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HUDIBRAS CONSULTS THE LAWYER.
Quoth he, “There is one Sidrophel Whom I have cudgelled "_"Very well." “And now he brags t' have beaten me "“ Better, and better still,” quoth he; "And vows to stick me to a wall, Where'er he meets me"_“ Best of all!" “'Tis true the knave has taken 's oath That I robbed him"_“Well done, in troth “When h' has confessed he stole my cloak, And picked my fob, and what he took; Which was the cause that made me bang him, And take my goods again ”—“Marry, hang him.” “Now, whether I should beforehand, Swear he robbed me?"_“I understand”"Or, if 'tis better to indict, And bring him to his trial?”—“Right”“ Prevent what he designs to do, And swear for th’ state against him?”—“True”— "Or whether he that is defendant, In this case, kas the better end on't; Who, putting in a new cross-bill, May traverse the action?"_" Better still." Then there's a lady too.”—“Ay, marry”– " That's easily proved accessory; A widow, who, by solemn vows, Contracted to me for my spouse, Combined with him to break her word, And has abetted all "__"Good Lord!" “Suborned th' aforesaid Sidrophel To tamper with the devil of hell,
Who put m'into a horrid fear, Fear of my life”—“Make that appear". “ Made an assault with fiends and men Upon my body”—“Good again ”“And kept me in a deadly fright, And false imprisonment, all night. Meanwhile they robbed me, and my horse, And stole my saddle"—“Worse and worse”. “And made me mount upon the bare ridge, T' avoid a wretcheder miscarriage."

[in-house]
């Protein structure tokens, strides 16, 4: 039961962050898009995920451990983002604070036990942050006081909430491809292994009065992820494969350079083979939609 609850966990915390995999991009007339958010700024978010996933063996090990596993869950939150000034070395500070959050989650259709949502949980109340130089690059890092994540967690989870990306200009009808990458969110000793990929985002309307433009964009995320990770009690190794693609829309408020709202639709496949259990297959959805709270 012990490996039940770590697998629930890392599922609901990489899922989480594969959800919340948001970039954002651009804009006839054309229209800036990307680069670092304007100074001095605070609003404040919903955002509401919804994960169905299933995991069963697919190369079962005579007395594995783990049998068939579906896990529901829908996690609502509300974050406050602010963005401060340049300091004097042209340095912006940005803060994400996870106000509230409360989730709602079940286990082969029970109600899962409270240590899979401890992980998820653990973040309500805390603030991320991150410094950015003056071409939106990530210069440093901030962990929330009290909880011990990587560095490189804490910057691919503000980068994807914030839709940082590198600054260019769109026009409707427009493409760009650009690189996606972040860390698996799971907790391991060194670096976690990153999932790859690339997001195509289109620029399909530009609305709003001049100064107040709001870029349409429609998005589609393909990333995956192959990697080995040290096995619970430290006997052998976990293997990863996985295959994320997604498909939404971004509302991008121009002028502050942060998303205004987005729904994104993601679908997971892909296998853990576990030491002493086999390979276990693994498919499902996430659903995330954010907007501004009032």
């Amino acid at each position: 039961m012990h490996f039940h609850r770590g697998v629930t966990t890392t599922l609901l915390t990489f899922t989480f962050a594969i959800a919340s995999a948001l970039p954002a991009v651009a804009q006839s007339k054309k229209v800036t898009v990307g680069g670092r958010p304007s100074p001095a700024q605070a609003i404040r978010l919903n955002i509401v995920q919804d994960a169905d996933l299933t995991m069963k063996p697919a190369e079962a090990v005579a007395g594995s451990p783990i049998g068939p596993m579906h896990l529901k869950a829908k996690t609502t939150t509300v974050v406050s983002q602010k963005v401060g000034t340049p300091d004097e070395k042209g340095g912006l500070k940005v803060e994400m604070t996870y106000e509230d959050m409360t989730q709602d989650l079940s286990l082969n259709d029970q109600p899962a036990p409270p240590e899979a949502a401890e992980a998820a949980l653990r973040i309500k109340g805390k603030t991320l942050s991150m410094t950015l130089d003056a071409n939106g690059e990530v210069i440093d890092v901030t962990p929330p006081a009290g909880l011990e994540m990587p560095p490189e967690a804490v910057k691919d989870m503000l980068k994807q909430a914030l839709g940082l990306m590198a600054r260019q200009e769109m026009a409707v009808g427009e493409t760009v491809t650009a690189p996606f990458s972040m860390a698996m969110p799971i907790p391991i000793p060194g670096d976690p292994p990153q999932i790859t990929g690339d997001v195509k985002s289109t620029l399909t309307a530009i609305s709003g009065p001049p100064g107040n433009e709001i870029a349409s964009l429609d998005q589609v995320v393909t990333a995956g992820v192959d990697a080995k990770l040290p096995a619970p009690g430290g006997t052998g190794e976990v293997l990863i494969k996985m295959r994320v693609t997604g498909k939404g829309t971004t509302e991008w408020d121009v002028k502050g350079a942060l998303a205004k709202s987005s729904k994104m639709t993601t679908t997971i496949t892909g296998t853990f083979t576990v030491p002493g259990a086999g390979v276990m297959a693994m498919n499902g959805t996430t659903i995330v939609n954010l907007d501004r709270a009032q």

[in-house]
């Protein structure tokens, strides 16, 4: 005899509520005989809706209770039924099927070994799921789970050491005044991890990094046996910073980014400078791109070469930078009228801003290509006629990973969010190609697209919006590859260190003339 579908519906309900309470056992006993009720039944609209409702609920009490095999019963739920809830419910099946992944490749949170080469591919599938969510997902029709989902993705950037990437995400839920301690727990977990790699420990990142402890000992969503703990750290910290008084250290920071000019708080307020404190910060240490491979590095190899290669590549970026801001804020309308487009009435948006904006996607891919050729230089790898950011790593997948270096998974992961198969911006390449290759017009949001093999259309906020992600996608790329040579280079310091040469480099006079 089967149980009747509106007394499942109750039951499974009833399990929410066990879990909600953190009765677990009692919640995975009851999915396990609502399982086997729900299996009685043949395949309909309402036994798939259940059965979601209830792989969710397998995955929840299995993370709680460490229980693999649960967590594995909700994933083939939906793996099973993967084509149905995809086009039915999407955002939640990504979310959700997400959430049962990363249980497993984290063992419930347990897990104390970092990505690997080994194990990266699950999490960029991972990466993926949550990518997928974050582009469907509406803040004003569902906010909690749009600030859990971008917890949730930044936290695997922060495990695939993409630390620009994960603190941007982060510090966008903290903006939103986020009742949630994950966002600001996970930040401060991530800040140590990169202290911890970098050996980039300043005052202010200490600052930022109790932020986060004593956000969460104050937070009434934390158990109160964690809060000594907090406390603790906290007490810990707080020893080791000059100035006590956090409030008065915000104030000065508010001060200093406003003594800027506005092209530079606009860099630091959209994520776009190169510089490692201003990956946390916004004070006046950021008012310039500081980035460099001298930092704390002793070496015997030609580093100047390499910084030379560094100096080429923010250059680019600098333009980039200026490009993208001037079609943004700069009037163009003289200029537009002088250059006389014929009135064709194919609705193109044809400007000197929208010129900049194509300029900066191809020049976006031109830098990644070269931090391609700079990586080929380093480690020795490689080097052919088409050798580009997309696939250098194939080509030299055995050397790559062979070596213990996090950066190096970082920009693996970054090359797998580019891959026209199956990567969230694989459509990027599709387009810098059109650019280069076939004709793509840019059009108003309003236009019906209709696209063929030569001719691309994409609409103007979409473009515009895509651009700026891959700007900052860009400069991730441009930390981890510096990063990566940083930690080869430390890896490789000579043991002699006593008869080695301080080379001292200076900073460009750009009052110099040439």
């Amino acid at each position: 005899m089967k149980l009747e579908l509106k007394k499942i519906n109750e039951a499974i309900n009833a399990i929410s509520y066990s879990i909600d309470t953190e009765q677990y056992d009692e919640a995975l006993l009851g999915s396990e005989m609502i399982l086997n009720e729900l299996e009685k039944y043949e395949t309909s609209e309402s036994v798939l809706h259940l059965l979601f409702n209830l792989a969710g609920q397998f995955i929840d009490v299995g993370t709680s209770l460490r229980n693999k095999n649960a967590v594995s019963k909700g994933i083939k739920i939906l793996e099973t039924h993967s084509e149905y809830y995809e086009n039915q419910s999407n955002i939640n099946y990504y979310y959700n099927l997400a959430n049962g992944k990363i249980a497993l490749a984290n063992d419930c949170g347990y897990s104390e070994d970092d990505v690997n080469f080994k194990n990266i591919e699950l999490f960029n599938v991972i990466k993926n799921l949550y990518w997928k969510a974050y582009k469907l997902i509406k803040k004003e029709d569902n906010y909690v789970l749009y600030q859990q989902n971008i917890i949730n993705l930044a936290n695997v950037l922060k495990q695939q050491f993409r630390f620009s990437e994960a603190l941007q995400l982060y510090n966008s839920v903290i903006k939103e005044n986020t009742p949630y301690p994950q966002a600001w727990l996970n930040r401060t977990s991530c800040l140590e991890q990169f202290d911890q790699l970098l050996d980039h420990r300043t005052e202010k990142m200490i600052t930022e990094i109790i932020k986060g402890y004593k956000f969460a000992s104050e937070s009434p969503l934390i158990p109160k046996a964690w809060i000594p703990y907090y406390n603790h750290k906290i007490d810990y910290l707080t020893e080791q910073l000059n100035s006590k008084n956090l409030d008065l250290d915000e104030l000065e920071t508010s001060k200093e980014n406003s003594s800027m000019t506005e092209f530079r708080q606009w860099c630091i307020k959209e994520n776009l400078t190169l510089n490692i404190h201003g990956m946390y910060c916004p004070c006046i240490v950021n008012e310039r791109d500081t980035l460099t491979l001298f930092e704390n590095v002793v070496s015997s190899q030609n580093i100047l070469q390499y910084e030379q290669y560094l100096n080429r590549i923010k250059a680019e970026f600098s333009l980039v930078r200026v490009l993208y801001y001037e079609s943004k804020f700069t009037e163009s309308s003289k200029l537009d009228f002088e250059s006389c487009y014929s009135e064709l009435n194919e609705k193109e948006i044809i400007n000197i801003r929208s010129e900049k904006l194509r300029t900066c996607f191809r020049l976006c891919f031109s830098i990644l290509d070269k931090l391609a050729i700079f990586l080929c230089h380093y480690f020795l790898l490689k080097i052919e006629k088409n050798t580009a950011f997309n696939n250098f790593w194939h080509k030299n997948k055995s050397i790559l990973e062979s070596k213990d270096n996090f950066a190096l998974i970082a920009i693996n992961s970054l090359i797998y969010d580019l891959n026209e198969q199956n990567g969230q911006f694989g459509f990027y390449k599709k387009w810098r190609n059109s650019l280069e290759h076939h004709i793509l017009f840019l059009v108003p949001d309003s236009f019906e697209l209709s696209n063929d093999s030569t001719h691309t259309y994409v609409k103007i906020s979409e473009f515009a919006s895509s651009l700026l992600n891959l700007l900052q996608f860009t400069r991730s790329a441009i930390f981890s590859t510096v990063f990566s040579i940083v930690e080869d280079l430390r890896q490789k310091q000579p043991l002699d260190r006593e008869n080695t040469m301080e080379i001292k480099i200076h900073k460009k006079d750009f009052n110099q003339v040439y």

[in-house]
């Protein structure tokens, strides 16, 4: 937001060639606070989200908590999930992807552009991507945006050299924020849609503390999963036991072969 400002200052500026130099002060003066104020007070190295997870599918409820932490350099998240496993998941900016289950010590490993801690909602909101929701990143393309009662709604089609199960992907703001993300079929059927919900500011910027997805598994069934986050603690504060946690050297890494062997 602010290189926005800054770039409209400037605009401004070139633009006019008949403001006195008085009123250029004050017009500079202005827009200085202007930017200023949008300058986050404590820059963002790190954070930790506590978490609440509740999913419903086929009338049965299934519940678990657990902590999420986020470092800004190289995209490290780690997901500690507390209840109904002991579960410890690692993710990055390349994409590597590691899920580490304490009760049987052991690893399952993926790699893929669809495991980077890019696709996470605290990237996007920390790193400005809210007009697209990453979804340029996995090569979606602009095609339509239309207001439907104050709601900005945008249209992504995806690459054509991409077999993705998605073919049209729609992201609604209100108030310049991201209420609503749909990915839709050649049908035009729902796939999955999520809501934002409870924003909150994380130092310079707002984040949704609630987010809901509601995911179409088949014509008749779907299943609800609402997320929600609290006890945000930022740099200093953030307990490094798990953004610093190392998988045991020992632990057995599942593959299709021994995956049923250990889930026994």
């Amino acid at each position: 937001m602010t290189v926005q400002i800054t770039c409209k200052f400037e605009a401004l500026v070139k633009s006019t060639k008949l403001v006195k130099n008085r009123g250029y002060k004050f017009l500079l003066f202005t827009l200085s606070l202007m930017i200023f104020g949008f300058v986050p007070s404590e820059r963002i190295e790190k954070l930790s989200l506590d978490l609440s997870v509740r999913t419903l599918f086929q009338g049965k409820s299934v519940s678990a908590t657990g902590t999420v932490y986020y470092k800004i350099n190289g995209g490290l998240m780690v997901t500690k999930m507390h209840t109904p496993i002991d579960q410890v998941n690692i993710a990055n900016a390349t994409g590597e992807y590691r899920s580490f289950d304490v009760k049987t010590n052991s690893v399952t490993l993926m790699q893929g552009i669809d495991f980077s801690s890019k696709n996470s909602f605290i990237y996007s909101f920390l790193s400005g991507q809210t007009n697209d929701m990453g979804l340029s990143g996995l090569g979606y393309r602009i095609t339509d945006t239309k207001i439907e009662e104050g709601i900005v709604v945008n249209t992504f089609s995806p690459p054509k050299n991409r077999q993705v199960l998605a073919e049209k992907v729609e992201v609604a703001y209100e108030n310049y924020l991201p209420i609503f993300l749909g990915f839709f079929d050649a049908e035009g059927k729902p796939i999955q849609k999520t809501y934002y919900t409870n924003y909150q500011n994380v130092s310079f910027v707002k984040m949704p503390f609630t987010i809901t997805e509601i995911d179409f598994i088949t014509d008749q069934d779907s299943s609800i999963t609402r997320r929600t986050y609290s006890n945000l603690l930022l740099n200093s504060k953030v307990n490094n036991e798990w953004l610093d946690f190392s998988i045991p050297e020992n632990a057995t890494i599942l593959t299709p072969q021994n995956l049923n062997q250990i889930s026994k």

“Sir," quoth the lawyer, “not to flatter ye, You have as good and fair a battery As heart can wish, and need not shame The proudest man alive to claim: For if th' have used you as you say, Marry, quoth I, God give you joy; I would it were my case, I'd give More than I'll say, or you 'll believe : I would so trounce her, and her purse, I'd make her kncel for better or worse; For matrimony, and hanging here, Both go by destiny so clear, That you as sure may pick and choose, As cross I win, and pile you lose."
SURE there are poets which did never dream
SIR JOJIN DENHAM.
My eye descending from the Hill, surveys
TELL me not, sweet! I am unkind,
That from the nunnery Of thy chaste breast, and quiet mind,
To war and arms I fly.
True, a new mistress now I chase,
The first foe in the field; And, with a stronger faith, embrace
A sword, a horse, a shield.
Yet this inconstancy is such
As you, too, shall adore; I could not love thee, dear! so much,
Loved I not honour more.
TO ALTHEA, FROM PRISON.
WHEN Love, with unconfined wings,
Hovers within my gates, And my divine Althea brings
To whisper at the grates;